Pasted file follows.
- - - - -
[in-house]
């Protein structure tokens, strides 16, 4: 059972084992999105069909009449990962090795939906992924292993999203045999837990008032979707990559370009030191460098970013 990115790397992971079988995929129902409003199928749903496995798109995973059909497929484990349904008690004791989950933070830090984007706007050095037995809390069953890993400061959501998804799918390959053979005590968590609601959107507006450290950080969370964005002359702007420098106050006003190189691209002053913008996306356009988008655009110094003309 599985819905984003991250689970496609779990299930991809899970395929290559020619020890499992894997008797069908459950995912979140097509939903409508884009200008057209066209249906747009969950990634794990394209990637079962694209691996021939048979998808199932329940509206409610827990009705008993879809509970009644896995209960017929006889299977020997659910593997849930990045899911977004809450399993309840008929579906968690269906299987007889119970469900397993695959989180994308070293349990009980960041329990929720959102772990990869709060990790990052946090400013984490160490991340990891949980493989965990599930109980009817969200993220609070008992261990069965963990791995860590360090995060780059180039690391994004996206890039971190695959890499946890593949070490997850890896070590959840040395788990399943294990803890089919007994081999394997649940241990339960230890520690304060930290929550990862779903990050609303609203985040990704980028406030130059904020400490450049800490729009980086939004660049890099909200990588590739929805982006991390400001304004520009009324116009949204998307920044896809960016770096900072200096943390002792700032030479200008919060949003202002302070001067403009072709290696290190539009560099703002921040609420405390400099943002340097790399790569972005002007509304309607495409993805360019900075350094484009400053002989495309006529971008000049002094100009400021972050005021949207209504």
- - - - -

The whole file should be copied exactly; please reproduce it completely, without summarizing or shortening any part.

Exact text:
[in-house]
């Protein structure tokens, strides 16, 4: 059972084992999105069909009449990962090795939906992924292993999203045999837990008032979707990559370009030191460098970013 990115790397992971079988995929129902409003199928749903496995798109995973059909497929484990349904008690004791989950933070830090984007706007050095037995809390069953890993400061959501998804799918390959053979005590968590609601959107507006450290950080969370964005002359702007420098106050006003190189691209002053913008996306356009988008655009110094003309 599985819905984003991250689970496609779990299930991809899970395929290559020619020890499992894997008797069908459950995912979140097509939903409508884009200008057209066209249906747009969950990634794990394209990637079962694209691996021939048979998808199932329940509206409610827990009705008993879809509970009644896995209960017929006889299977020997659910593997849930990045899911977004809450399993309840008929579906968690269906299987007889119970469900397993695959989180994308070293349990009980960041329990929720959102772990990869709060990790990052946090400013984490160490991340990891949980493989965990599930109980009817969200993220609070008992261990069965963990791995860590360090995060780059180039690391994004996206890039971190695959890499946890593949070490997850890896070590959840040395788990399943294990803890089919007994081999394997649940241990339960230890520690304060930290929550990862779903990050609303609203985040990704980028406030130059904020400490450049800490729009980086939004660049890099909200990588590739929805982006991390400001304004520009009324116009949204998307920044896809960016770096900072200096943390002792700032030479200008919060949003202002302070001067403009072709290696290190539009560099703002921040609420405390400099943002340097790399790569972005002007509304309607495409993805360019900075350094484009400053002989495309006529971008000049002094100009400021972050005021949207209504």